Getting into #armystyle – part 3

So, here we are back again for part 3 of my #armystyle guide. If you missed the first instalment of this gripping series, you can find it here, this part covered a little background and gave you the simple rule of keeping the obviously army items to a single piece. Part two is here, and this part looks at what is obviously army of origin and how we can work around this limitation. This is part 3 and here I turn part 2 on it’s head.

Army style of look, but not of design

By this I mean garments that look like they may have an army origin, but it’s only looks. The garments themselves are of quite different designs. This could be something as simple as a t-shirt with a camouflage print or plimsolls in olive green ripstop fabric. There is no hard science at work here, so bear with me while I give you a few examples from my own collection.

Monitaly Mountain Parka “Army tent”

The mountain parka itself is a non-military jacket. Granted, somewhere deep in it’s DNA there is likely some army design influence, but today is is a outdoors jacket with a lot of utility value. Monitaly have done it in various fabrics, but none as distinctive as this one. By sourcing deadstock 1950’s vintage US Army tents and incorporating tent-features into the design, each jacket is unique in olive shades, markings and actual repairs. Looks army, isn’t actually army. Looks like it could be a field jacket, but much better. Lots and lots of pockets as well. We like pockets. Note, I have unbuttoned the extra tent pockets and bits on this photo.

Realm & Empire jacket

Realm & Empire enjoy an enviable relationshop with the IWM and get to mine their archives for inspiration. One of the more miliary-looking results of this is this jacket. Yes, olive colour strikes an armyc chord, but the style of the jacket is less so and the cotton fabric is a lighter weight than you might expect. Then you notice the pockets, with the distinctive pattern on them, the uniform style shoulders, and even two pockets on the rear, much like the Swedish army wool jacket. You could make this in a different colour and without the rear pockets and it would just be a quirky jacket, but as it is it looks like something that could have existed.

Lavenham jacket

Lavenham are known as masters of the quilted jackets. Usually orientated more towards the farming, horse-riding and hunting market, this one caught my eye in that it’s not obviously quilted, and the outside is a splendid olive ripstop fabric. Ripstop fabrics are again a very army thing, as is the olive colour, but I can’t recall ever seeing the army use a jacket looking like this. A very handy jacket it is as well, warm and easy to wear, either as a standalone jacket or a layer.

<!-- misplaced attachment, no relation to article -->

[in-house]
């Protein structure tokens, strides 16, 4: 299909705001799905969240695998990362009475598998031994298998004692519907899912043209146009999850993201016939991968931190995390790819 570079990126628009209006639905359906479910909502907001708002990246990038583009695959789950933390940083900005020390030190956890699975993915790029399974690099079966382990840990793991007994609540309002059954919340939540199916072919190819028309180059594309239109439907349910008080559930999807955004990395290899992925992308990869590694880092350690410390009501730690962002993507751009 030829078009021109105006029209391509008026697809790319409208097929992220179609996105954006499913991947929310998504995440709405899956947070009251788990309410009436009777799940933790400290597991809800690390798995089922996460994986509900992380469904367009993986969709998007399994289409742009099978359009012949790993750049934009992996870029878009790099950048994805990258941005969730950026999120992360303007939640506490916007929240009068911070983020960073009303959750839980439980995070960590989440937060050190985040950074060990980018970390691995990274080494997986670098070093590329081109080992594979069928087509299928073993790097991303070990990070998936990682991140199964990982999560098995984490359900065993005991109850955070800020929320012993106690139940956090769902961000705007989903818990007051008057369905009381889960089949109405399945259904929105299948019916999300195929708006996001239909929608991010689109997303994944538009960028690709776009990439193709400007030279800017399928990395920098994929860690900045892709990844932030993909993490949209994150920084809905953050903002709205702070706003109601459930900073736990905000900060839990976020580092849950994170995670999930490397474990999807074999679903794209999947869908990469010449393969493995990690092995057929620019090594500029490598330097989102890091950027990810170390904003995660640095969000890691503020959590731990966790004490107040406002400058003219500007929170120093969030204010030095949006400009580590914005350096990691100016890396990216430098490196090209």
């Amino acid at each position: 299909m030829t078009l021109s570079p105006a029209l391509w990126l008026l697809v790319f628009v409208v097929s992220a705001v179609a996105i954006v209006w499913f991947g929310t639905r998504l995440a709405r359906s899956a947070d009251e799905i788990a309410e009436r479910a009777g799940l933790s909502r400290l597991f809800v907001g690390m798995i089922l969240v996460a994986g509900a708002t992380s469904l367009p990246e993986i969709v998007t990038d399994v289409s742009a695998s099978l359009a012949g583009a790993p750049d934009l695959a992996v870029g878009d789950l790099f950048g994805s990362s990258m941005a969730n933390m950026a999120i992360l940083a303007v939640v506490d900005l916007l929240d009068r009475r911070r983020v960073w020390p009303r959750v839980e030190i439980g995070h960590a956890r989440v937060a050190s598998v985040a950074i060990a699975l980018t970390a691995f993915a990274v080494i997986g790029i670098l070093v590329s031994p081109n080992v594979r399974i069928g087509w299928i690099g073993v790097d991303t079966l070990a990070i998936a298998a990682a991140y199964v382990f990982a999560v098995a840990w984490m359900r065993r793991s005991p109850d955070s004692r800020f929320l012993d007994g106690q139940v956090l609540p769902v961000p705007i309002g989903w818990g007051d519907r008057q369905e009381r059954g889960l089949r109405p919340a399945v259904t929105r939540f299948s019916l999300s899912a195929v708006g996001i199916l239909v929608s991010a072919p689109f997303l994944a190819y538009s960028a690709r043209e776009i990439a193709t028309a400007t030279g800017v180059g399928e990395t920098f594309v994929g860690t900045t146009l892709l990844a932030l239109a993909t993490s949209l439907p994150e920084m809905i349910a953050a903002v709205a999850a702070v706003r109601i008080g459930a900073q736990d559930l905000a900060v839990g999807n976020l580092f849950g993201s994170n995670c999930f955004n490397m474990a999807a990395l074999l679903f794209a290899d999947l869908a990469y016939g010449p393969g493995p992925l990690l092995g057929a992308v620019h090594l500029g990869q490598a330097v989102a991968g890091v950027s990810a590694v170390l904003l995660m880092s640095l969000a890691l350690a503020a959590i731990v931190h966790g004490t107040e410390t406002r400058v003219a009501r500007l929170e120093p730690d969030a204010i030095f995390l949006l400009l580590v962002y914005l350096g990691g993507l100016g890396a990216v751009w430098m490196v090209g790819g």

Maharishi jacket in DPM Harris tweed

Maharishi are a company I’m still trying to work out. On a first glance they appear to be making expensive streetwear. At a second glance they also upcycle a lot of army surplus material. Then they also describe what they make as “Pacifist Military Designs”, so you can hardly berate them for promoting army wear at all. In fact, the more I look into them the more I appreciate what they are doing. Also, the guy behind the brand, Hardy Blechman, has written the definitive tome on DPM (Disruptive Pattern Material aka camouflage patterns) and designs great alternative patterns such as the “British Bonsai Forest“. And the bonsai pattern is what we have here, printed on Harris Tweed and made into a jacket. This has to be an original idea.


So, three examples here. No doubt I’ll almost instantly see more, and I haven’t even looked at trousers or footwear. I’m not into cargo style pants, as the bulky thigh pockets tend to disrupt the silhouette of my legs (read this as: it doesn’t help a shorter guy to have super-bulked up legs). In shorts form this is especially bad, just say no to cargo shorts. Heck, do you really need to have that much kit in your pockets?

When it comes to footwear I think it’s more vintage army styles that may be interesting. And by vintage we’re looking at styles from around 100 years ago, such as these WW1 boots from William Lennon. Modern styles tend to be very utilitarian and technically orientated, which is all well and good, but much like Goretex, it’s not really a gentlemans style.

William Lennon “WW1 B5 Boot”


  • Jack 26/05/2017 at 23:12

    You post some great stuff man!

    • nick 27/05/2017 at 09:42

      Thanks, Jack!

  • Ed 01/06/2017 at 09:13

    I’m a massive fan of the Realm & Empire jacket, so much so that I have it in blue too. The blue has received many positive comments. I’ve been pairing the green with a £4-from-ebay army surplus desert shemagh scarf, which is a lovely golden sand colour. Total convert to R&E!

    Love the site, by the way. Cheers!

  • Realm & Empire 05/06/2017 at 16:21

    Cheers for the feature Nick! Great feature you’ve got going on here!


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